NASA’s Hubble Space Telescope snaps BIZARRE jellyfish Galaxy

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NASA’s Hubble Space Telescope was launched and deployed by the space shuttle Discovery back in 1990. Surprisingly, NASA says that Hubble Telescope was designed to last roughly 15 years but it is still active and unravelling mysteries of space, galaxies, black holes, nebulae, and more. Now, the Hubble Telescope has captured the bizarre Galaxy JO204, which looks like a ‘jellyfish’.

This is actually called as a ‘jellyfish galaxy’ which gets its name due to the bright tendrils of gas that appear in this image. Hubble observed Galaxy JO204 as part of a survey performed with the intention of better understanding star formation under extreme conditions.

About the ‘jellyfish’ galaxy

Located in the Sextans constellation, the jellyfish galaxy is positioned nearly 600 million light-years from Earth. The ethereal tendrils of gas present beneath JO204 may look like the tentacles of jellyfish, but they are actually the result of the astronomical phenomenon called ram pressure stripping. Ram pressure is a specific type of pressure that affects a body when it moves in relation to a fluid, NASA explained.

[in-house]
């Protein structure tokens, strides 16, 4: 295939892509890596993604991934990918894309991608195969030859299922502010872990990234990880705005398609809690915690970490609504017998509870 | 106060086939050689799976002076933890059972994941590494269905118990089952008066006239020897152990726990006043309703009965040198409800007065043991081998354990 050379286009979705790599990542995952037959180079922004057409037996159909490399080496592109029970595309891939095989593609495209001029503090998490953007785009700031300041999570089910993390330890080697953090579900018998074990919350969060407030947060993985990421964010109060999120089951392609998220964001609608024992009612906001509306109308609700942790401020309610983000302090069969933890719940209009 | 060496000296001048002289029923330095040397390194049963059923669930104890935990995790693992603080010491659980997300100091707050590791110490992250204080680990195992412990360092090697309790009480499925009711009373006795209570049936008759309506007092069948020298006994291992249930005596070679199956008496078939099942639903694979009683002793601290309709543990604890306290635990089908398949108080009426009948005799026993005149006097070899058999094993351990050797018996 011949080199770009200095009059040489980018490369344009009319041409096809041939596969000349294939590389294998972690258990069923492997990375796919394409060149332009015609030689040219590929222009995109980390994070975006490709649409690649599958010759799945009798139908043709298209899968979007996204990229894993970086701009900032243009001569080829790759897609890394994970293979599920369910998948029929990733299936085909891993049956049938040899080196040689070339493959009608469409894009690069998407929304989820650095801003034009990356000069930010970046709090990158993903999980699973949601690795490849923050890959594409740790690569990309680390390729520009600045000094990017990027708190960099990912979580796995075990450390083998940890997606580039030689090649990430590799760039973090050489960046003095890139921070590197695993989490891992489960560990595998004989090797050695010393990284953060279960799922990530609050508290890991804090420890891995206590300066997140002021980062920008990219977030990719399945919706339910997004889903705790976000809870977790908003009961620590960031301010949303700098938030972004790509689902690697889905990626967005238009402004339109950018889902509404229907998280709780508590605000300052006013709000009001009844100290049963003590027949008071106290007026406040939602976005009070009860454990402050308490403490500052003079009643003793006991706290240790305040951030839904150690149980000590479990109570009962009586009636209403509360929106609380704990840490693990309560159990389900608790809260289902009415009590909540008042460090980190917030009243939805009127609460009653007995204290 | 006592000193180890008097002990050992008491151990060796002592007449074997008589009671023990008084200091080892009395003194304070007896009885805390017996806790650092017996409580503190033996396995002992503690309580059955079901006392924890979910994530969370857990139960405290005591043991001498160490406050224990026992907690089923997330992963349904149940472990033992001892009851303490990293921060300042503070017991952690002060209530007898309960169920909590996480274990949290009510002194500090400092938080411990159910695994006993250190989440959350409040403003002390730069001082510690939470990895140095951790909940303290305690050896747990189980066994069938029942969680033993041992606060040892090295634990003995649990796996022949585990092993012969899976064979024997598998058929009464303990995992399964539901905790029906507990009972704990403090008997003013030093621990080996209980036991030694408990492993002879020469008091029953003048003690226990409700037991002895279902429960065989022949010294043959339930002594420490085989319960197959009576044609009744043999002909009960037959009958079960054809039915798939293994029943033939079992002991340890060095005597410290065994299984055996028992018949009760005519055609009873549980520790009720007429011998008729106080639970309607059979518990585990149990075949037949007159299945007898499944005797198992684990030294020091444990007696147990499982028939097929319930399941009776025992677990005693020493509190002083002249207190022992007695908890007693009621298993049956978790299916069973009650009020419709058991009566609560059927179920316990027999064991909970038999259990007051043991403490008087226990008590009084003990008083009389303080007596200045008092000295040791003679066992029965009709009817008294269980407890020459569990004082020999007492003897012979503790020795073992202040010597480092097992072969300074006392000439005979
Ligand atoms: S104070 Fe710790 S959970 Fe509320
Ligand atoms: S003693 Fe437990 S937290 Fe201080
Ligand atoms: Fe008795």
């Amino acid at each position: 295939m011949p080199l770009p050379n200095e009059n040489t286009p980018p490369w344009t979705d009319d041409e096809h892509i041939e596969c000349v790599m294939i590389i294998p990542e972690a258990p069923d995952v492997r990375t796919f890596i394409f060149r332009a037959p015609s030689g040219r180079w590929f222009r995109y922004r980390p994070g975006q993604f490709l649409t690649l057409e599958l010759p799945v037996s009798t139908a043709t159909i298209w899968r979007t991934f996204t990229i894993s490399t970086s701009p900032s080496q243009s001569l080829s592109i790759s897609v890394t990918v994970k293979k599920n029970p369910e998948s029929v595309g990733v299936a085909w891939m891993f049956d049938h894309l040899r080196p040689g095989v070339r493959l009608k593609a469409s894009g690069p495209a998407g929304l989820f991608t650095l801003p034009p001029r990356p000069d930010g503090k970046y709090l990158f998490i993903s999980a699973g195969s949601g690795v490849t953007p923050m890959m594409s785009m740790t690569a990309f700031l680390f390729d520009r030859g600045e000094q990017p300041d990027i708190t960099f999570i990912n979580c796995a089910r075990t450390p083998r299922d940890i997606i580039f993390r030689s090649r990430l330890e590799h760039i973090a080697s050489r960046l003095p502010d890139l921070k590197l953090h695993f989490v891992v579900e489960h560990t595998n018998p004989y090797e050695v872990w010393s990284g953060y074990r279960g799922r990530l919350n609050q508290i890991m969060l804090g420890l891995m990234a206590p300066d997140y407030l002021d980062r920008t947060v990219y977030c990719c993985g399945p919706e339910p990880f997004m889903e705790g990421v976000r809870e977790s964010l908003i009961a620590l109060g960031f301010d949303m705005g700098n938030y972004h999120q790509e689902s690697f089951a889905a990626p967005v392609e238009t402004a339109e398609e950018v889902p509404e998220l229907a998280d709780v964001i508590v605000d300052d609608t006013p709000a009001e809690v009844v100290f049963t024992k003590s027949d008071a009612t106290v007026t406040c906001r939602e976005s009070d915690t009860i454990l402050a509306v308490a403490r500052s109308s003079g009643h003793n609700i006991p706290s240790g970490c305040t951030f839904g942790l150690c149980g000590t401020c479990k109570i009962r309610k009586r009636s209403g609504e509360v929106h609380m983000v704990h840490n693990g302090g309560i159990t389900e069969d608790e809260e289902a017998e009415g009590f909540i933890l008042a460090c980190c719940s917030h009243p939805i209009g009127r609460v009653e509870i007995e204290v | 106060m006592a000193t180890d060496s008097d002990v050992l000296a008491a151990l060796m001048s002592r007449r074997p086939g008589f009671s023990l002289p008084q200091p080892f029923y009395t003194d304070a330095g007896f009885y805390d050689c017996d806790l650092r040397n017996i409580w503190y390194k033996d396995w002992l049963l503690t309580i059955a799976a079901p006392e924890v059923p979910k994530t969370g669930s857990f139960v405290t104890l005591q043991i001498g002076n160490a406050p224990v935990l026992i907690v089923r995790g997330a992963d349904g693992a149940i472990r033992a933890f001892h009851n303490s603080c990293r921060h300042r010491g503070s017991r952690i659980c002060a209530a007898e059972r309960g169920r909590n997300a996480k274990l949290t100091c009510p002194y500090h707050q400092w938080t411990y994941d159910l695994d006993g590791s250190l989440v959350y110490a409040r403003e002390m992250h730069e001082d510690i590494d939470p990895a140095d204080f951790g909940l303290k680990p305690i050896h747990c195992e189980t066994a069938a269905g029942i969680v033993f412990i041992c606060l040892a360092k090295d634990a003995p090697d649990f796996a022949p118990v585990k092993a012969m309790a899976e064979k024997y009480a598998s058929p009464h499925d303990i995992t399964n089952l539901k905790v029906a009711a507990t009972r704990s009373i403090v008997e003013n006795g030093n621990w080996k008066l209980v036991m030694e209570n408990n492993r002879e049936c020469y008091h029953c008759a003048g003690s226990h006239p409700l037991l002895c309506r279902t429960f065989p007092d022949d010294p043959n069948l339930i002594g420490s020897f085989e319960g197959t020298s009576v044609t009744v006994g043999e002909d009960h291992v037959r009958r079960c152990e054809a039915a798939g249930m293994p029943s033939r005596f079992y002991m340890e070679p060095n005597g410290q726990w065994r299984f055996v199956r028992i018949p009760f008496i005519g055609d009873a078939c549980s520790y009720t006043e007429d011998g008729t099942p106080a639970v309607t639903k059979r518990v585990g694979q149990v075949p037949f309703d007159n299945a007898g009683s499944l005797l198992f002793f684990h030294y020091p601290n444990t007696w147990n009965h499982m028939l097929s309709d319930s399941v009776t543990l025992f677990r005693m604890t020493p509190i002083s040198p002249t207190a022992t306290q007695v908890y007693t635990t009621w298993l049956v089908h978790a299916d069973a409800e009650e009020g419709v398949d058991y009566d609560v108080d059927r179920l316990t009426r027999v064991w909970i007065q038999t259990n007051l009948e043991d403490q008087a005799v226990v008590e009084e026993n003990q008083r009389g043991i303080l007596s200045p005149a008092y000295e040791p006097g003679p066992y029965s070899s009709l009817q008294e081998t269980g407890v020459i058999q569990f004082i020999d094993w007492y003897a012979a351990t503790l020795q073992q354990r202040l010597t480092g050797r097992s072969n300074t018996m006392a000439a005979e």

NASA further said, “An intuitive example is the sensation of pressure you experience when you are standing in an intense gust of wind – the wind is a moving fluid, and your body feels pressure from it.” Expanding on this comparison, it can be said that although your body will stay intact and cohesive, objects that are more loosely connected – such as clothing and hair – will flutter in the breeze. This is the same case with the jellyfish galaxies.

The reason for the ram pressure stripping phenomenon is the motion of galaxies through the intergalactic medium that fills the gaps between galaxies within a galaxy cluster. Due to this movement, galaxies are subjected to high pressure which results in the stripping away of their loosely-bound gas. This gas primarily comprises the colder and denser gas present in the galaxy. The ram pressure compresses and agitates this gas, causing it to contract and form fresh stars that can be observed as the striking tendrils of a jellyfish.

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